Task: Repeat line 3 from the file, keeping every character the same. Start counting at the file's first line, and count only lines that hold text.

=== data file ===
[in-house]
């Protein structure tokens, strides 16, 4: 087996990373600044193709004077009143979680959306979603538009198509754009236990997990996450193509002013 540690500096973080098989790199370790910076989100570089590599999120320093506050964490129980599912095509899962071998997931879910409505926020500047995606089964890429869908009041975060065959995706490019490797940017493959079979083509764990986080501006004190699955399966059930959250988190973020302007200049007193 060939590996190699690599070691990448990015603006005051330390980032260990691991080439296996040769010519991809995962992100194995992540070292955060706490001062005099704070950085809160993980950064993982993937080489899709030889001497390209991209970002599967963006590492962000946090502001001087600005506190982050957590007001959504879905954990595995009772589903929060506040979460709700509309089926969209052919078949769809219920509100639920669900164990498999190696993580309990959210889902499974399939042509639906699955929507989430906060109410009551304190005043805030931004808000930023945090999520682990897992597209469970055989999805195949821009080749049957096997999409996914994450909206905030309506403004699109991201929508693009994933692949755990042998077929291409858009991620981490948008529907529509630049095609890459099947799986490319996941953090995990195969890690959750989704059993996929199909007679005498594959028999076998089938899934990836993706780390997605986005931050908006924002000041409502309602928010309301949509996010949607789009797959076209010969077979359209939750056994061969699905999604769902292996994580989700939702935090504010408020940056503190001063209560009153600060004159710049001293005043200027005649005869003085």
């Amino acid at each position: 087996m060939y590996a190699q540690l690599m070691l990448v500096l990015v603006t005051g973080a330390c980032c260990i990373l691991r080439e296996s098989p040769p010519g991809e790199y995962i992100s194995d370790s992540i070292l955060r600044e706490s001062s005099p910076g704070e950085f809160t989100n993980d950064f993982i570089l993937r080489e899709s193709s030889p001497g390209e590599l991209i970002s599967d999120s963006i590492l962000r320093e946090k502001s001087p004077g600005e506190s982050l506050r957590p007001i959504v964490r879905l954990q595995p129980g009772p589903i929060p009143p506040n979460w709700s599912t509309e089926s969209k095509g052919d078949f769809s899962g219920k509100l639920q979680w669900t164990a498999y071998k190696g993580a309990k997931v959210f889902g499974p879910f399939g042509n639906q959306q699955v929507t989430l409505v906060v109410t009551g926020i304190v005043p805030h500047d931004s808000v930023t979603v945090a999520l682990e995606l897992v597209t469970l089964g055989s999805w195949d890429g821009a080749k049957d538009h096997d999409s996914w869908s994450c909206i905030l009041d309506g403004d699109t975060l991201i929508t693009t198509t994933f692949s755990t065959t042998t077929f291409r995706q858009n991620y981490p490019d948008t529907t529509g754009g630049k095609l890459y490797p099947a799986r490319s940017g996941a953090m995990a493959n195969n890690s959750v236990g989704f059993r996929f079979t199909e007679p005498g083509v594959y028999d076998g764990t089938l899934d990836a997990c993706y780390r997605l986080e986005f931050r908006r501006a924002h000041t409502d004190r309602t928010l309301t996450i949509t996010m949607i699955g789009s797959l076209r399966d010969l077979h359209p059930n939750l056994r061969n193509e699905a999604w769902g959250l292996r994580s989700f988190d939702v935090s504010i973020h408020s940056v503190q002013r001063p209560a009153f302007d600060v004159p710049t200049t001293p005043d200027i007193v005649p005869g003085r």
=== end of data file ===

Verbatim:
């Amino acid at each position: 087996m060939y590996a190699q540690l690599m070691l990448v500096l990015v603006t005051g973080a330390c980032c260990i990373l691991r080439e296996s098989p040769p010519g991809e790199y995962i992100s194995d370790s992540i070292l955060r600044e706490s001062s005099p910076g704070e950085f809160t989100n993980d950064f993982i570089l993937r080489e899709s193709s030889p001497g390209e590599l991209i970002s599967d999120s963006i590492l962000r320093e946090k502001s001087p004077g600005e506190s982050l506050r957590p007001i959504v964490r879905l954990q595995p129980g009772p589903i929060p009143p506040n979460w709700s599912t509309e089926s969209k095509g052919d078949f769809s899962g219920k509100l639920q979680w669900t164990a498999y071998k190696g993580a309990k997931v959210f889902g499974p879910f399939g042509n639906q959306q699955v929507t989430l409505v906060v109410t009551g926020i304190v005043p805030h500047d931004s808000v930023t979603v945090a999520l682990e995606l897992v597209t469970l089964g055989s999805w195949d890429g821009a080749k049957d538009h096997d999409s996914w869908s994450c909206i905030l009041d309506g403004d699109t975060l991201i929508t693009t198509t994933f692949s755990t065959t042998t077929f291409r995706q858009n991620y981490p490019d948008t529907t529509g754009g630049k095609l890459y490797p099947a799986r490319s940017g996941a953090m995990a493959n195969n890690s959750v236990g989704f059993r996929f079979t199909e007679p005498g083509v594959y028999d076998g764990t089938l899934d990836a997990c993706y780390r997605l986080e986005f931050r908006r501006a924002h000041t409502d004190r309602t928010l309301t996450i949509t996010m949607i699955g789009s797959l076209r399966d010969l077979h359209p059930n939750l056994r061969n193509e699905a999604w769902g959250l292996r994580s989700f988190d939702v935090s504010i973020h408020s940056v503190q002013r001063p209560a009153f302007d600060v004159p710049t200049t001293p005043d200027i007193v005649p005869g003085r």